AVIS DE DÉCÈS
Doris R. Adami
23 décembre , 1945 – 6 février , 2020
Doris R. Adami, age 74, of Bartonville, passed away Thursday, February 6, 2020 at 6:07 a.m. at OSF St. Francis Medical Center in Peoria.
She was born December 23, 1945 in Galesburg to Alfred A. and Irene M. (Courter) Reed. She married Allan L. Adami on July 7, 1969 in Bloomington, IL. He preceded her in death on February 14, 2019 in Peoria.
She is survived by two sons, Aaron Adami and Bruce (Kim) Adami of Lake Villa, IL; and four grandchildren, Alfred, Elizabeth, and Irene of Canton, and Albert of Manila, Philippines.
Doris grew up on a farm in Fulton County and went to high school in Cuba and later graduated from Western University. She was a school teacher in Peoria prior to becoming a stay at home mom. Later on she taught at the Pekin Lifeway at the hospital. She then became a full time farmer on the family farm in Fulton County. She was always a farm girl who loved horses and grew up riding them.
The family would like to thank the nursing staffs at Unity Point Health Methodist and OSF with a special thanks to the entire staff at The Clayberg Nursing Center.
Funeral services will be on Saturday, February 29, 2020 at 11:00 a.m. at the Davison-Fulton Bartonville Chapel. Pastor Craig Hislope will officiate. Visitation will be one hour prior to the services at the funeral home.
Burial will follow at the Cuba Cemetery in Cuba, IL.
Memorials may be made to the Wounded Warrior Project, your favorite charity, or the Red Brick School House in Smithfield.
Online condolences may be made to Doris’s family at www.davison-fultonbartonvillechapel.com
- Wounded Warrier Project
- Red Brick School House in Smithfield
- Your favorite Charity
- Visitation samedi, 29 février , 2020
- Funeral Service samedi, 29 février , 2020
Doris R. Adami
février 16, 2020
Doris and I went to college together at Western IL University. She was a year ahead of me. We managed to get into lots of mischief. I remember how her eyes would sparkle when we were dreaming up something to do, especially if it was something we were not supposed to do. We went to Summer School together. Men's and women's dorms were kept separate but during Summer School there weren't as many students so they used one set of dorms, 2 separate towers with a connecting central area on the main floor and basement. Women had to be in by 10pm. Doris found a way through in the basement, so we routinely went in and out at will. Now, there wasn't much to do in Macomb in those days, but the thrill of being able to do it was powerful. There were 4 of us who palled around together that summer. The other 3 were all 21 but I was younger. One night we all went to a bar in town. We sat at the bar and all ordered beers. The bartender gave us the evil eye. He was sure we were all underage. He started carding at one end and went down the line. I may have been the youngest but I looked the oldest. As he went down the line, he looked at every ID. We were all getting nervous as he got to me, but he gave up and didn't check my ID. We all laughed for days after that. Doris graduated a year before I did. After college, she took a job with the Peoria school system. Her degree was in library science so she got a job as a librarian for one of the elementary schools. The kids would come in by grade levels. She would read to the younger ones and help the older ones figure out how to research things. She had an apartment on Moss Avenue, right at the top of Sheridan hill, I think. She had 2 roommates and they didn't get along. When I graduated the next year, we got an apartment together. She and I used to go out a lot until I met my husband. She met Allan about the same time and we went our separate ways, but we always kept in touch at Christmas. I will miss her.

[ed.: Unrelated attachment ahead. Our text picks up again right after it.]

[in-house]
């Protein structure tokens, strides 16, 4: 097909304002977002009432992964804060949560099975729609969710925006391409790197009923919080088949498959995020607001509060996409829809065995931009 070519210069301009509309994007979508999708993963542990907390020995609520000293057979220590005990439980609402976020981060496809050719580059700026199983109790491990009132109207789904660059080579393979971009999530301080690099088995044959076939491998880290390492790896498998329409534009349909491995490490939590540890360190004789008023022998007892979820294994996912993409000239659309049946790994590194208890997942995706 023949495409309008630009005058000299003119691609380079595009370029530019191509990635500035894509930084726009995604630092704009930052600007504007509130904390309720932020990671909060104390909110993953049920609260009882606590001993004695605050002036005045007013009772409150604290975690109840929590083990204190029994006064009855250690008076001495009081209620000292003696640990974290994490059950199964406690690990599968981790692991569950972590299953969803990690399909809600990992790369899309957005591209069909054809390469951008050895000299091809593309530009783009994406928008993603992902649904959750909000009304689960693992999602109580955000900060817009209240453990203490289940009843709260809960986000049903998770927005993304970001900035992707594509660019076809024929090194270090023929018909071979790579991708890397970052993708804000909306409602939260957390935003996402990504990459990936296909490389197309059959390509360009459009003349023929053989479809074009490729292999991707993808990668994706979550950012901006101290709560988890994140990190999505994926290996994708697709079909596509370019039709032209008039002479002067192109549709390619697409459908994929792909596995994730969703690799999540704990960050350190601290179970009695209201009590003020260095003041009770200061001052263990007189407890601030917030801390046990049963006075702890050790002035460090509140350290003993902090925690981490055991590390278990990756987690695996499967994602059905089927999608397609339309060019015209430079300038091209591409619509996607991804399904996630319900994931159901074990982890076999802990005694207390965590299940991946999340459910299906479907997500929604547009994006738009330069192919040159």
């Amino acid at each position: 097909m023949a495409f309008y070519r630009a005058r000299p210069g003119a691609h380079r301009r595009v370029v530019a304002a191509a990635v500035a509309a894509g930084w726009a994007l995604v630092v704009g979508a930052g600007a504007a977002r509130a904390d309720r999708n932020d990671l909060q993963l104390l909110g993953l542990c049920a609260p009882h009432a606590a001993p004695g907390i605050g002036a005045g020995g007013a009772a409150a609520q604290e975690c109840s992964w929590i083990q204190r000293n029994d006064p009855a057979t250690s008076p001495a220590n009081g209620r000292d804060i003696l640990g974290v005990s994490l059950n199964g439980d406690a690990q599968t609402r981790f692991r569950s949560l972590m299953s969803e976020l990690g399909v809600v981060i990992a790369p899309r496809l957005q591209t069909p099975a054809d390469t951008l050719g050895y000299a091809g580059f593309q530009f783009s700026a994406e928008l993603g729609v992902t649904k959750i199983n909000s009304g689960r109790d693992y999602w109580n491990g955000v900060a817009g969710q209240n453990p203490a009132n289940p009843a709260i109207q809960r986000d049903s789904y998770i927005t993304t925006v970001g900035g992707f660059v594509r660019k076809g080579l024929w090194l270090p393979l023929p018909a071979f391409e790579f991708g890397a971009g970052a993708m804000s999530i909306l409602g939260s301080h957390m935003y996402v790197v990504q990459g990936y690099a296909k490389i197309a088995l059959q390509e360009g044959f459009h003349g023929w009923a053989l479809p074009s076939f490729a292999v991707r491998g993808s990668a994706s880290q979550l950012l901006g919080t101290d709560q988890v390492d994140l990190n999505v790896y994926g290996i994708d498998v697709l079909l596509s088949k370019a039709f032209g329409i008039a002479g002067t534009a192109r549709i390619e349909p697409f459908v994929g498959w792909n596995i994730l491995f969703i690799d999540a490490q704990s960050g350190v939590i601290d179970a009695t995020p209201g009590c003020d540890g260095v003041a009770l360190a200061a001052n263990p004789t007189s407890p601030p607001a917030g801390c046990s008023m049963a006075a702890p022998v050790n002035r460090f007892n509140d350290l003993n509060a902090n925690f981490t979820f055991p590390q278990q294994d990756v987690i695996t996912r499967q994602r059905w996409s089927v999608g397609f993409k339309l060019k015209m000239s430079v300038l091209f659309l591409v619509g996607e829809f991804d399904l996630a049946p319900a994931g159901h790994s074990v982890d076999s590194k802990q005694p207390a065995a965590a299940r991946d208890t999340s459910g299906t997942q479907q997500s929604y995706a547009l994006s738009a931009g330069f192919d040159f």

février 14, 2020
The sweetest, most caring, loving and generous mother-In-law one can have. My deepest condolences to everyone. Will definitely miss her. We Love you, Mom!
—Hugs, Kisses and Love from Albert and I